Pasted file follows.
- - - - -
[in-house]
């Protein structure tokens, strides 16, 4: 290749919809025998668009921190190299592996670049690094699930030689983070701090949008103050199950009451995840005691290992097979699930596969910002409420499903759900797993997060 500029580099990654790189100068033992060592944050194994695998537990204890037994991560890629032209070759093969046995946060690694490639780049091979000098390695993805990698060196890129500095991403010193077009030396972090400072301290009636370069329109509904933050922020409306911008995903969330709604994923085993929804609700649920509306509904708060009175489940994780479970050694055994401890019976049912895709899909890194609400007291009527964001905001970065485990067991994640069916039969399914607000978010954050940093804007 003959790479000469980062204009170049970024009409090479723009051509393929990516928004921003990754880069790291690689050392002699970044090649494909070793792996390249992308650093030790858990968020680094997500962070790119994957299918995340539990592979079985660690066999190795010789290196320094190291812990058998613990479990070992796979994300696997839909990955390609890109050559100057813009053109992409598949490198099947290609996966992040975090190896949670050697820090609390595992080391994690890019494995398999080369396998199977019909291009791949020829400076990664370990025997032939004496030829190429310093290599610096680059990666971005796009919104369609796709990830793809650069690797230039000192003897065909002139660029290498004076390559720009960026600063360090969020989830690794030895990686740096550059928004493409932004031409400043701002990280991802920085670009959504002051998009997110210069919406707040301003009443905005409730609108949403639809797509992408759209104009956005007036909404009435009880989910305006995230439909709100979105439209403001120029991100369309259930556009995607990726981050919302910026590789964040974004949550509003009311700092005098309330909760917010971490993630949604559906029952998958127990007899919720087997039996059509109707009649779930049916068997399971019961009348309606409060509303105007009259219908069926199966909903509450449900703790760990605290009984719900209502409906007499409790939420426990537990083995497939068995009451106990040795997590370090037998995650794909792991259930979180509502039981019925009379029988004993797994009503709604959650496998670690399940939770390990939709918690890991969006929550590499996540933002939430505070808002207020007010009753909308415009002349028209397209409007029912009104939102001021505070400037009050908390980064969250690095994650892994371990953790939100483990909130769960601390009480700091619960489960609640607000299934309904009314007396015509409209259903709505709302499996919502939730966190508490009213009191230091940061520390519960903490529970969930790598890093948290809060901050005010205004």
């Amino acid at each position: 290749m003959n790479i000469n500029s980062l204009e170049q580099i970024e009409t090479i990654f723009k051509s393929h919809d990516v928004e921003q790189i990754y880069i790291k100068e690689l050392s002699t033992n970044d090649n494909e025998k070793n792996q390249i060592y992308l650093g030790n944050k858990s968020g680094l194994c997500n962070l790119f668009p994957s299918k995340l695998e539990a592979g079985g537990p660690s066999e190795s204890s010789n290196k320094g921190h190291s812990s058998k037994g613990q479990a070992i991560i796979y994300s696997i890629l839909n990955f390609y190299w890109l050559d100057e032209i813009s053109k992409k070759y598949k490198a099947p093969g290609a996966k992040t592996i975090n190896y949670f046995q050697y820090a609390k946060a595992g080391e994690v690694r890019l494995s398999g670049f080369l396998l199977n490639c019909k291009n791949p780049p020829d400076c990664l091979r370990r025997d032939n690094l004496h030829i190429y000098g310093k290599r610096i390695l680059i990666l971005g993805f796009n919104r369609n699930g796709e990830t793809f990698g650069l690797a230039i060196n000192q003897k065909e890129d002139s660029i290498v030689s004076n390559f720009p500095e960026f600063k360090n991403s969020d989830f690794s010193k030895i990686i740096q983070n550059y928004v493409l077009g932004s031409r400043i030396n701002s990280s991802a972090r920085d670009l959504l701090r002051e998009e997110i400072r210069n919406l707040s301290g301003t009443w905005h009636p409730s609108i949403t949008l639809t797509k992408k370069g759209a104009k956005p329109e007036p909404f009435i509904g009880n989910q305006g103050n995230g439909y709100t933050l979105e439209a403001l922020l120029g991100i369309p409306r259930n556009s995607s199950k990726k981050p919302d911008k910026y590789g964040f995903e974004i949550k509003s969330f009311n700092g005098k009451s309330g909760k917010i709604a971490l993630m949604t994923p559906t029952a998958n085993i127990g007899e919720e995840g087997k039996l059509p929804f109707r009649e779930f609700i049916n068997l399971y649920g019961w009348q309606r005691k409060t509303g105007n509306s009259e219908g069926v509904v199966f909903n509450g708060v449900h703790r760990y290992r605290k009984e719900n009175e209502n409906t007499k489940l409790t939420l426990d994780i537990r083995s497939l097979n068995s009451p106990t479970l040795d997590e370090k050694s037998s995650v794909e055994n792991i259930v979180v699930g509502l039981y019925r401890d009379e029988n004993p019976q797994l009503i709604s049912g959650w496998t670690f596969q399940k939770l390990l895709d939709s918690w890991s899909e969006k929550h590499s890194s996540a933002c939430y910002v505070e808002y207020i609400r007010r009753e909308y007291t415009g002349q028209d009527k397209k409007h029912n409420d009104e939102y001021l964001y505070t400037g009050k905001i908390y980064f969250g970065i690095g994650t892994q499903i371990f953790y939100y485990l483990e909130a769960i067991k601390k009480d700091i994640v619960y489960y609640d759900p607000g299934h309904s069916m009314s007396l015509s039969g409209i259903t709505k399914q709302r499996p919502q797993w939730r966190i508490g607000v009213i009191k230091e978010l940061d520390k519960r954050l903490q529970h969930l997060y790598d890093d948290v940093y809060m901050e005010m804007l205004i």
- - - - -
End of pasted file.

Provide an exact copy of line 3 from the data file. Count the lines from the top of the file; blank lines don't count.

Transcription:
């Amino acid at each position: 290749m003959n790479i000469n500029s980062l204009e170049q580099i970024e009409t090479i990654f723009k051509s393929h919809d990516v928004e921003q790189i990754y880069i790291k100068e690689l050392s002699t033992n970044d090649n494909e025998k070793n792996q390249i060592y992308l650093g030790n944050k858990s968020g680094l194994c997500n962070l790119f668009p994957s299918k995340l695998e539990a592979g079985g537990p660690s066999e190795s204890s010789n290196k320094g921190h190291s812990s058998k037994g613990q479990a070992i991560i796979y994300s696997i890629l839909n990955f390609y190299w890109l050559d100057e032209i813009s053109k992409k070759y598949k490198a099947p093969g290609a996966k992040t592996i975090n190896y949670f046995q050697y820090a609390k946060a595992g080391e994690v690694r890019l494995s398999g670049f080369l396998l199977n490639c019909k291009n791949p780049p020829d400076c990664l091979r370990r025997d032939n690094l004496h030829i190429y000098g310093k290599r610096i390695l680059i990666l971005g993805f796009n919104r369609n699930g796709e990830t793809f990698g650069l690797a230039i060196n000192q003897k065909e890129d002139s660029i290498v030689s004076n390559f720009p500095e960026f600063k360090n991403s969020d989830f690794s010193k030895i990686i740096q983070n550059y928004v493409l077009g932004s031409r400043i030396n701002s990280s991802a972090r920085d670009l959504l701090r002051e998009e997110i400072r210069n919406l707040s301290g301003t009443w905005h009636p409730s609108i949403t949008l639809t797509k992408k370069g759209a104009k956005p329109e007036p909404f009435i509904g009880n989910q305006g103050n995230g439909y709100t933050l979105e439209a403001l922020l120029g991100i369309p409306r259930n556009s995607s199950k990726k981050p919302d911008k910026y590789g964040f995903e974004i949550k509003s969330f009311n700092g005098k009451s309330g909760k917010i709604a971490l993630m949604t994923p559906t029952a998958n085993i127990g007899e919720e995840g087997k039996l059509p929804f109707r009649e779930f609700i049916n068997l399971y649920g019961w009348q309606r005691k409060t509303g105007n509306s009259e219908g069926v509904v199966f909903n509450g708060v449900h703790r760990y290992r605290k009984e719900n009175e209502n409906t007499k489940l409790t939420l426990d994780i537990r083995s497939l097979n068995s009451p106990t479970l040795d997590e370090k050694s037998s995650v794909e055994n792991i259930v979180v699930g509502l039981y019925r401890d009379e029988n004993p019976q797994l009503i709604s049912g959650w496998t670690f596969q399940k939770l390990l895709d939709s918690w890991s899909e969006k929550h590499s890194s996540a933002c939430y910002v505070e808002y207020i609400r007010r009753e909308y007291t415009g002349q028209d009527k397209k409007h029912n409420d009104e939102y001021l964001y505070t400037g009050k905001i908390y980064f969250g970065i690095g994650t892994q499903i371990f953790y939100y485990l483990e909130a769960i067991k601390k009480d700091i994640v619960y489960y609640d759900p607000g299934h309904s069916m009314s007396l015509s039969g409209i259903t709505k399914q709302r499996p919502q797993w939730r966190i508490g607000v009213i009191k230091e978010l940061d520390k519960r954050l903490q529970h969930l997060y790598d890093d948290v940093y809060m901050e005010m804007l205004i």